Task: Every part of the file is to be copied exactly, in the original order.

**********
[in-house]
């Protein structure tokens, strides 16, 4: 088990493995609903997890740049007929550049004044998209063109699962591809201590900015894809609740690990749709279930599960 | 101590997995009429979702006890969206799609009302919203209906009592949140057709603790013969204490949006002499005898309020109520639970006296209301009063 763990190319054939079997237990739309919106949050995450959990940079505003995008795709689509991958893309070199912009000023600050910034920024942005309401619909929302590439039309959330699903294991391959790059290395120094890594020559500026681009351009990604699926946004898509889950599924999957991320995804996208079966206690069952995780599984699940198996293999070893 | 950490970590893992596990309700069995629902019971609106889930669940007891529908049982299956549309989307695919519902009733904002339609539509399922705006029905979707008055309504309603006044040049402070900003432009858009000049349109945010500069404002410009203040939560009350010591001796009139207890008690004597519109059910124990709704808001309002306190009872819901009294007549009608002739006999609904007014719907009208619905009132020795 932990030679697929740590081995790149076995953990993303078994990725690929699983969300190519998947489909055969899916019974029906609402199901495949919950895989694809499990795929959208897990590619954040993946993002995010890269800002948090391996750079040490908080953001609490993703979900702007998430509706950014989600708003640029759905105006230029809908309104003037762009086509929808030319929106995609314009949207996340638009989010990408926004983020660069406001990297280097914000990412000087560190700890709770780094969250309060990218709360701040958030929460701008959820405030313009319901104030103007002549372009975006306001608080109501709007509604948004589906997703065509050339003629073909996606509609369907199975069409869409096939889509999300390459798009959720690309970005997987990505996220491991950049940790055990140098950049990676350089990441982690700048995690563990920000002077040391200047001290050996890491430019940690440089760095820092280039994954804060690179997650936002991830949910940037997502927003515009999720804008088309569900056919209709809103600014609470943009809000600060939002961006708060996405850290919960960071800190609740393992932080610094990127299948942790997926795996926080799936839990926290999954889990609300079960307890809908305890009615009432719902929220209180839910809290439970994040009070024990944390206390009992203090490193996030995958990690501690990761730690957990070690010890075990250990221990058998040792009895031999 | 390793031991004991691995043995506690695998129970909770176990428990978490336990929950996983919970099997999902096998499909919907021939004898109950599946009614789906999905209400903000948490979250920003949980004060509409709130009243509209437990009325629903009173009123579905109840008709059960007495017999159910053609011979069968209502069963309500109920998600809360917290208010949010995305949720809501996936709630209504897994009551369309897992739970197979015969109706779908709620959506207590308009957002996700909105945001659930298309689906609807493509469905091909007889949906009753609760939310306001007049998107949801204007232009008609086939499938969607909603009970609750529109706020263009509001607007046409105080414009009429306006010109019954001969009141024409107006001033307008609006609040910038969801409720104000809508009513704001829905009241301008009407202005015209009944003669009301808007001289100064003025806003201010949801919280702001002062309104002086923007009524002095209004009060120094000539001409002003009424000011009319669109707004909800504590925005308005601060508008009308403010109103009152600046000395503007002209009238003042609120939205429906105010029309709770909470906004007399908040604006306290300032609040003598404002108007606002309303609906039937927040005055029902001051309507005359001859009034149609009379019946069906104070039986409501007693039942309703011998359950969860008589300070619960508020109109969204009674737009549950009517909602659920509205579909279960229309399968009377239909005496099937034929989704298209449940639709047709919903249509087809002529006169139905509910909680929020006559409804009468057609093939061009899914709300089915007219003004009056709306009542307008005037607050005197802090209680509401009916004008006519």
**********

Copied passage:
[in-house]
């Protein structure tokens, strides 16, 4: 088990493995609903997890740049007929550049004044998209063109699962591809201590900015894809609740690990749709279930599960 | 101590997995009429979702006890969206799609009302919203209906009592949140057709603790013969204490949006002499005898309020109520639970006296209301009063 763990190319054939079997237990739309919106949050995450959990940079505003995008795709689509991958893309070199912009000023600050910034920024942005309401619909929302590439039309959330699903294991391959790059290395120094890594020559500026681009351009990604699926946004898509889950599924999957991320995804996208079966206690069952995780599984699940198996293999070893 | 950490970590893992596990309700069995629902019971609106889930669940007891529908049982299956549309989307695919519902009733904002339609539509399922705006029905979707008055309504309603006044040049402070900003432009858009000049349109945010500069404002410009203040939560009350010591001796009139207890008690004597519109059910124990709704808001309002306190009872819901009294007549009608002739006999609904007014719907009208619905009132020795 932990030679697929740590081995790149076995953990993303078994990725690929699983969300190519998947489909055969899916019974029906609402199901495949919950895989694809499990795929959208897990590619954040993946993002995010890269800002948090391996750079040490908080953001609490993703979900702007998430509706950014989600708003640029759905105006230029809908309104003037762009086509929808030319929106995609314009949207996340638009989010990408926004983020660069406001990297280097914000990412000087560190700890709770780094969250309060990218709360701040958030929460701008959820405030313009319901104030103007002549372009975006306001608080109501709007509604948004589906997703065509050339003629073909996606509609369907199975069409869409096939889509999300390459798009959720690309970005997987990505996220491991950049940790055990140098950049990676350089990441982690700048995690563990920000002077040391200047001290050996890491430019940690440089760095820092280039994954804060690179997650936002991830949910940037997502927003515009999720804008088309569900056919209709809103600014609470943009809000600060939002961006708060996405850290919960960071800190609740393992932080610094990127299948942790997926795996926080799936839990926290999954889990609300079960307890809908305890009615009432719902929220209180839910809290439970994040009070024990944390206390009992203090490193996030995958990690501690990761730690957990070690010890075990250990221990058998040792009895031999 | 390793031991004991691995043995506690695998129970909770176990428990978490336990929950996983919970099997999902096998499909919907021939004898109950599946009614789906999905209400903000948490979250920003949980004060509409709130009243509209437990009325629903009173009123579905109840008709059960007495017999159910053609011979069968209502069963309500109920998600809360917290208010949010995305949720809501996936709630209504897994009551369309897992739970197979015969109706779908709620959506207590308009957002996700909105945001659930298309689906609807493509469905091909007889949906009753609760939310306001007049998107949801204007232009008609086939499938969607909603009970609750529109706020263009509001607007046409105080414009009429306006010109019954001969009141024409107006001033307008609006609040910038969801409720104000809508009513704001829905009241301008009407202005015209009944003669009301808007001289100064003025806003201010949801919280702001002062309104002086923007009524002095209004009060120094000539001409002003009424000011009319669109707004909800504590925005308005601060508008009308403010109103009152600046000395503007002209009238003042609120939205429906105010029309709770909470906004007399908040604006306290300032609040003598404002108007606002309303609906039937927040005055029902001051309507005359001859009034149609009379019946069906104070039986409501007693039942309703011998359950969860008589300070619960508020109109969204009674737009549950009517909602659920509205579909279960229309399968009377239909005496099937034929989704298209449940639709047709919903249509087809002529006169139905509910909680929020006559409804009468057609093939061009899914709300089915007219003004009056709306009542307008005037607050005197802090209680509401009916004008006519």